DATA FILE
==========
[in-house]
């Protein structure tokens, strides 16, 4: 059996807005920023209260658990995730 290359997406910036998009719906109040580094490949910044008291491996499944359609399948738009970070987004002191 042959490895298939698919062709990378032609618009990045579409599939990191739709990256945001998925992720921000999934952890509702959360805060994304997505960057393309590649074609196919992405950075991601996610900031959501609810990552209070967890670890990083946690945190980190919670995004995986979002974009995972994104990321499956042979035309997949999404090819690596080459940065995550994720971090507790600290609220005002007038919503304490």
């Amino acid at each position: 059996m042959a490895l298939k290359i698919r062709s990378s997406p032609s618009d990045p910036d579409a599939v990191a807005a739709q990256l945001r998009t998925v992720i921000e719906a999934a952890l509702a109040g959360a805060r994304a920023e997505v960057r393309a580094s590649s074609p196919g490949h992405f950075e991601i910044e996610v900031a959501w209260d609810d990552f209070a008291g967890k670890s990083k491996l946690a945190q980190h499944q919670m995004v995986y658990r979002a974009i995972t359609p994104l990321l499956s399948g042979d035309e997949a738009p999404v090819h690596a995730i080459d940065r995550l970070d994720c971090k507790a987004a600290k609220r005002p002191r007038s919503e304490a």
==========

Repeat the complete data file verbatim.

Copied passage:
[in-house]
């Protein structure tokens, strides 16, 4: 059996807005920023209260658990995730 290359997406910036998009719906109040580094490949910044008291491996499944359609399948738009970070987004002191 042959490895298939698919062709990378032609618009990045579409599939990191739709990256945001998925992720921000999934952890509702959360805060994304997505960057393309590649074609196919992405950075991601996610900031959501609810990552209070967890670890990083946690945190980190919670995004995986979002974009995972994104990321499956042979035309997949999404090819690596080459940065995550994720971090507790600290609220005002007038919503304490």
């Amino acid at each position: 059996m042959a490895l298939k290359i698919r062709s990378s997406p032609s618009d990045p910036d579409a599939v990191a807005a739709q990256l945001r998009t998925v992720i921000e719906a999934a952890l509702a109040g959360a805060r994304a920023e997505v960057r393309a580094s590649s074609p196919g490949h992405f950075e991601i910044e996610v900031a959501w209260d609810d990552f209070a008291g967890k670890s990083k491996l946690a945190q980190h499944q919670m995004v995986y658990r979002a974009i995972t359609p994104l990321l499956s399948g042979d035309e997949a738009p999404v090819h690596a995730i080459d940065r995550l970070d994720c971090k507790a987004a600290k609220r005002p002191r007038s919503e304490a």